“Making Policies Matter: Voter Responses to Campaign Promises,” Francesco Trebbi, University of British Columbia
AMERICAN & COMPARATIVE POLITICAL BEHAVIOR WORKSHOP
Abstract: The paper (with Cesi Cruz, Phil Keefer, and Julien Labonne) provides evidence of rational use of sophisticated electoral information in a context where clientelistic ties and vote buying are pervasive. We elicit multidimensional campaign promises from candidates in multiple mayoral races in the Philippines for two consecutive elections. Information about these campaign promises is then randomly assigned to voters, who are shown to incorporate it into their beliefs and vote choices. Treated voters assess individual candidates in a way consistent with rational updating along both policy and valence dimensions. Voters who receive information about current platforms use it in their vote choice. Voters who receive information about current and past promises, and therefore can compare past promises to past actions for incumbents, reward incumbents who fulfilled them, as voters perceive them to be more honest and competent. Voters with clientelistic ties to one of the candidates do not respond to the informational treatments. Leveraging our structural model estimates, we present quantitative counterfactuals of clean elections absent vote buying and of optimal campaign announcements. Implications for elections in less than consolidated democracies are discussed.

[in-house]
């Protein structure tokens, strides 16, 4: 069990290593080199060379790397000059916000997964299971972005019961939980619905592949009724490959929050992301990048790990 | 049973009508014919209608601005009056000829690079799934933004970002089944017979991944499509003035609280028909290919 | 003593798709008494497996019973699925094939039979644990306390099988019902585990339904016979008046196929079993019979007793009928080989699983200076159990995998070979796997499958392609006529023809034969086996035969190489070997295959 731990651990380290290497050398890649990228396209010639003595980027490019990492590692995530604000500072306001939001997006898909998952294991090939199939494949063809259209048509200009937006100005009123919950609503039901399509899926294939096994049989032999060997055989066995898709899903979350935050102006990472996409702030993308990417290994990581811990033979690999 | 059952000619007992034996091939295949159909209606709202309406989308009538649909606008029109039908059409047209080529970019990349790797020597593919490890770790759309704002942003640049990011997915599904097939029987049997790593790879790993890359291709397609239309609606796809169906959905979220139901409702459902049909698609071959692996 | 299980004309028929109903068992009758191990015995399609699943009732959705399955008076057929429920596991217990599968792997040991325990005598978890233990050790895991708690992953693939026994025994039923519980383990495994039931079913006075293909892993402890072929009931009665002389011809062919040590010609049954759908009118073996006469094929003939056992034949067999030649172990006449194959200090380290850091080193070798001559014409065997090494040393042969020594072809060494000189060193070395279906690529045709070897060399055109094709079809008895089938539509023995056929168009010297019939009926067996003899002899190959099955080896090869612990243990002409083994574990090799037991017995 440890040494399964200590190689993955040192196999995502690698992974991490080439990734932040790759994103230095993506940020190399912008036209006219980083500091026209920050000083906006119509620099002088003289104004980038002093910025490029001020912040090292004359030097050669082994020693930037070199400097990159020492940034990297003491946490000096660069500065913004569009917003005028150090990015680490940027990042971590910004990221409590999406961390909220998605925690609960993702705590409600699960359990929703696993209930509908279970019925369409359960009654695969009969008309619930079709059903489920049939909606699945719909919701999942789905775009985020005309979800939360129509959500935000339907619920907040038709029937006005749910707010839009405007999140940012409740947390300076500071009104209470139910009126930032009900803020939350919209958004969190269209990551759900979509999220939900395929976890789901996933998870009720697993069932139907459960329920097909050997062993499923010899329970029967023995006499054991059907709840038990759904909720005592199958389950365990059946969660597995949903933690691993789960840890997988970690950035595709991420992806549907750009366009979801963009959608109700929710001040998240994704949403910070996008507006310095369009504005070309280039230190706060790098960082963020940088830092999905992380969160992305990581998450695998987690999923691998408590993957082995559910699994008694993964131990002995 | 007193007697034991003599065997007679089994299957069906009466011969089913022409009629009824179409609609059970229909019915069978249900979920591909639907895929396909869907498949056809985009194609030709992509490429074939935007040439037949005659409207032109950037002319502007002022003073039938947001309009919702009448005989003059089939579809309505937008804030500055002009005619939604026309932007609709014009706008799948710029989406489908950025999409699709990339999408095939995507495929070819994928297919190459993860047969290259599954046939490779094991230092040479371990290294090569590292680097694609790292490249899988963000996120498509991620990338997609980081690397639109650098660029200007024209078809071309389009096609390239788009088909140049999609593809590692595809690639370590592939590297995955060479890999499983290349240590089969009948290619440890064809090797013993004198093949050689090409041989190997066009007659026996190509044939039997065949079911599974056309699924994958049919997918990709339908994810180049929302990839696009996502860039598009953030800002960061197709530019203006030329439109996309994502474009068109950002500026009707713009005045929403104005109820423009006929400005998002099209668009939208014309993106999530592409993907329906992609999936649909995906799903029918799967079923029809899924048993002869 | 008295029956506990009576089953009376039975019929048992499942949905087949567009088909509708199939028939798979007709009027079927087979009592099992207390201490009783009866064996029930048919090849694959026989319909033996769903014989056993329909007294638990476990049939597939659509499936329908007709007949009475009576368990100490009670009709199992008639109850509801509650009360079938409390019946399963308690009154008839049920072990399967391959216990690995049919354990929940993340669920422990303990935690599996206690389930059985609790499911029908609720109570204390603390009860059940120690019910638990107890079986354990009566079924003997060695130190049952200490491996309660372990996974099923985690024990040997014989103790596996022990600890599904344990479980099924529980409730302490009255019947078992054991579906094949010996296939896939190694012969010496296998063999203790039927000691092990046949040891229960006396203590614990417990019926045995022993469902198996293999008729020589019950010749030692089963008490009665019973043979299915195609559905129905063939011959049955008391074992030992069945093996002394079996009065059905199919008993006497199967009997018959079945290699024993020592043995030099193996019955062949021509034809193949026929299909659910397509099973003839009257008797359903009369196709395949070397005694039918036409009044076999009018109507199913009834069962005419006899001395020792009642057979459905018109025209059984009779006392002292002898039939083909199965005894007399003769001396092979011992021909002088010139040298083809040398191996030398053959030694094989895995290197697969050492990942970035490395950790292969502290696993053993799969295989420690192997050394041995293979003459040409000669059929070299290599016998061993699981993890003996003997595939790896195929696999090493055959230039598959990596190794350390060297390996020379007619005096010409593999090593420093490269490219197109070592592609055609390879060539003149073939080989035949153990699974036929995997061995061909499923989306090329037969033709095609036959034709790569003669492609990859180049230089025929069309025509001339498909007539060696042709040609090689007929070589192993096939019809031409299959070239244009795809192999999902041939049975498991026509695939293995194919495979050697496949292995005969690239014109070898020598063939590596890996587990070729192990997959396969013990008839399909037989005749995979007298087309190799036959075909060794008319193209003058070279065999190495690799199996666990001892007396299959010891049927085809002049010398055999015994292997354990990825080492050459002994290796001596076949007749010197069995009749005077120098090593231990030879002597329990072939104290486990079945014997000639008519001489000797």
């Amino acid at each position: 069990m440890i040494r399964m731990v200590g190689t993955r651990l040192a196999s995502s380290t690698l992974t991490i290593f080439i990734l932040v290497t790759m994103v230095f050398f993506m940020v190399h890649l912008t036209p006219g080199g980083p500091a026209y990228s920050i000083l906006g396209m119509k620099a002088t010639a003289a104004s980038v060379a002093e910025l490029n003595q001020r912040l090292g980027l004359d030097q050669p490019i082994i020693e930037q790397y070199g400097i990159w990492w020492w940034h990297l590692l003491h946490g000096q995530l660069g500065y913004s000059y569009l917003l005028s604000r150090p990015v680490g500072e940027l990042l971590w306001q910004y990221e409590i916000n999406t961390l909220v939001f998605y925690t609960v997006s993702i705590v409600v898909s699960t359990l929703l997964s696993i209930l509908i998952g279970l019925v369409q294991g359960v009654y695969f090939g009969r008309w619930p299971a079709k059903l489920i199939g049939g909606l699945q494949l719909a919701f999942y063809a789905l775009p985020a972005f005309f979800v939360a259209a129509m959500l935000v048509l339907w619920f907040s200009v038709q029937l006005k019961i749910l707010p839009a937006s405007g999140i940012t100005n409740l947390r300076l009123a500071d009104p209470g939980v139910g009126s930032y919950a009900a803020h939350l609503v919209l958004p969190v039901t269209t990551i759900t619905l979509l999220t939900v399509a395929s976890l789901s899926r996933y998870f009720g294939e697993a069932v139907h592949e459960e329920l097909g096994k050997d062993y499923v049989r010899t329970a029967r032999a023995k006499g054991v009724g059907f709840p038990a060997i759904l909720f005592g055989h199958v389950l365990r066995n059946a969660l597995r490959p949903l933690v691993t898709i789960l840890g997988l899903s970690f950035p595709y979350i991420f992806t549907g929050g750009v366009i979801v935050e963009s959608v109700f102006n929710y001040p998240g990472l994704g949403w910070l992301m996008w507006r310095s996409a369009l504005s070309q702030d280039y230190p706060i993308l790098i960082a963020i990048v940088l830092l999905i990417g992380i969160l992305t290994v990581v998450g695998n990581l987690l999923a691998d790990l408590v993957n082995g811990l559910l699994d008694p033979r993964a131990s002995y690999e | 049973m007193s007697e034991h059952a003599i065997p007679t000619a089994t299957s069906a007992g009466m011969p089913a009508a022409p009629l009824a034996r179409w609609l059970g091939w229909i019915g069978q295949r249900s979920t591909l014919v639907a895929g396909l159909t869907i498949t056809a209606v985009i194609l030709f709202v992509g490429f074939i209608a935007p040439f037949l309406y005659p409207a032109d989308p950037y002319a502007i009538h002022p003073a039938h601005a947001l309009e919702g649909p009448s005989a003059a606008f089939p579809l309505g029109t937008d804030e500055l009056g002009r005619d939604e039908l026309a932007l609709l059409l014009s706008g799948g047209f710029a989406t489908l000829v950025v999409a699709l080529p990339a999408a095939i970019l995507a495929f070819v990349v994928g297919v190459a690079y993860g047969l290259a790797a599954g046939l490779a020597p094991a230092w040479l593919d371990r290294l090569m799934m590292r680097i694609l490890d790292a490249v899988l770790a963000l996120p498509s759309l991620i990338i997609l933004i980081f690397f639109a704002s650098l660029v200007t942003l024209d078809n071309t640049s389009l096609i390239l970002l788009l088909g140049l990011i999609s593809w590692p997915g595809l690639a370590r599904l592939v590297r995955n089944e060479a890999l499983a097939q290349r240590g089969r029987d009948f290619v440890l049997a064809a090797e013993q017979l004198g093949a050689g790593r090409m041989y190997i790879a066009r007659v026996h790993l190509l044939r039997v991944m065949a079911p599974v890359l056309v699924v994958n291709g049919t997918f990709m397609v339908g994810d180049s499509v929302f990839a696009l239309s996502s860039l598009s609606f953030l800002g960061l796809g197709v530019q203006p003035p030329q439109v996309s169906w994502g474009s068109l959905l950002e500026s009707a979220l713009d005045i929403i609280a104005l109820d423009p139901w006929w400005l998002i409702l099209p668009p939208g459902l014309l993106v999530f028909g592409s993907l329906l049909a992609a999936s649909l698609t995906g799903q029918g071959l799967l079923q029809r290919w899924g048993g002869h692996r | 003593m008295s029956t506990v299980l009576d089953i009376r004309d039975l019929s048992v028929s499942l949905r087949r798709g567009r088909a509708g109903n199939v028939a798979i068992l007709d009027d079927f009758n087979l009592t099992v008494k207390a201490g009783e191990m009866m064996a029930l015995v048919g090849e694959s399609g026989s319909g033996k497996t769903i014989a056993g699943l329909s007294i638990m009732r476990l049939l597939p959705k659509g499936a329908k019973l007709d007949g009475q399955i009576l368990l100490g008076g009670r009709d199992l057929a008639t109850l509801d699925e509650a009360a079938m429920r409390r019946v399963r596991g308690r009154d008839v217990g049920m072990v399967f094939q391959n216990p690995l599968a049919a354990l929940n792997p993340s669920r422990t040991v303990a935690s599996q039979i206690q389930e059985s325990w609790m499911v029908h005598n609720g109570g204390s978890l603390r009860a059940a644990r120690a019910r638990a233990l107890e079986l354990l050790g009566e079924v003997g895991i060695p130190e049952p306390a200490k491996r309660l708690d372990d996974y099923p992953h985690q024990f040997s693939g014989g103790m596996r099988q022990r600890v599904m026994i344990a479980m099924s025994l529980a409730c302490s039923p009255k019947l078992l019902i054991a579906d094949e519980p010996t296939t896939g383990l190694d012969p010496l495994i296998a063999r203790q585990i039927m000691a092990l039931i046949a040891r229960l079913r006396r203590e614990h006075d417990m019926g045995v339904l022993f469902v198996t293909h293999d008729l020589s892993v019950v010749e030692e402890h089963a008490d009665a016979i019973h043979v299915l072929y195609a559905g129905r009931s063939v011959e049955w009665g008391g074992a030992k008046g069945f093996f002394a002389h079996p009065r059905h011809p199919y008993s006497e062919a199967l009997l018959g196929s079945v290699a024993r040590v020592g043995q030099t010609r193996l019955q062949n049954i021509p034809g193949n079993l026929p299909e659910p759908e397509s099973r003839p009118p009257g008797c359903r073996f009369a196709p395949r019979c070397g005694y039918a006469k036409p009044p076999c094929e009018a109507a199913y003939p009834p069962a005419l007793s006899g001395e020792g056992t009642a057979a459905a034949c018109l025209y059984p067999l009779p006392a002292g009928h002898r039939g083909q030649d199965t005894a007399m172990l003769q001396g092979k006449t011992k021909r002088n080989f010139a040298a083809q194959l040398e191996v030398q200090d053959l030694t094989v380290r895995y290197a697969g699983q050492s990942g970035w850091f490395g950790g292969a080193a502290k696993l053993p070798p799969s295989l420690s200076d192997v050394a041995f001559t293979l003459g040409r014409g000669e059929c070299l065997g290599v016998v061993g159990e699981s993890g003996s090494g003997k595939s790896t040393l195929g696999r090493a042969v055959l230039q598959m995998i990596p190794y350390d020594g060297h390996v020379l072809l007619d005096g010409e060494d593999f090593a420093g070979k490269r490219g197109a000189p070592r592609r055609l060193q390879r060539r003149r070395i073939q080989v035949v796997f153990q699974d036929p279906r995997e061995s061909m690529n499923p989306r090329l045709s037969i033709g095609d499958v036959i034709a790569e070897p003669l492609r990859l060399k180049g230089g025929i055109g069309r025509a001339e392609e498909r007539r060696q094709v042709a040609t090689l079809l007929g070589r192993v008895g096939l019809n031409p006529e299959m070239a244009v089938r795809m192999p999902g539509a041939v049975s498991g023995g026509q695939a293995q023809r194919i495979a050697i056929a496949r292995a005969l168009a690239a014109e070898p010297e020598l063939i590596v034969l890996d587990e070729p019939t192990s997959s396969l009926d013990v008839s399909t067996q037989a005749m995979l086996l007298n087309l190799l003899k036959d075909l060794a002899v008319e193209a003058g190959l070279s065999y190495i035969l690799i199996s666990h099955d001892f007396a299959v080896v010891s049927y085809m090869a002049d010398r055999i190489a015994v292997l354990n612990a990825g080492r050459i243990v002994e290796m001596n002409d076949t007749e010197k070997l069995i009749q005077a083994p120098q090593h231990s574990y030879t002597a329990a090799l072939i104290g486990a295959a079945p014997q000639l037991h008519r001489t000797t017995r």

Francesco Trebbi is Canada Research Chair and Professor of Economics at the Vancouver School of Economics at The University of British Columbia in Canada. He is also Research Associate at the National Bureau of Economic Research (NBER) and a Fellow of the Canadian Institute For Advanced Research and of the Bank of Canada. Professor Trebbi’s academic research focuses on the organization of nonmarket environments (government, special interest groups, military forces) and their interaction with the economy. This is an area of investigation that touches multiple fields within the economic discipline, from economic development to public economics, and within political science, from comparative politics to methods. He has also worked on political institutions and their design in consolidated democracies and in autocracies; and on electoral campaigns and campaign finance, lobbying, housing and banking regulation, and public administration. His primary teaching interests are in political economy and applied economics more broadly.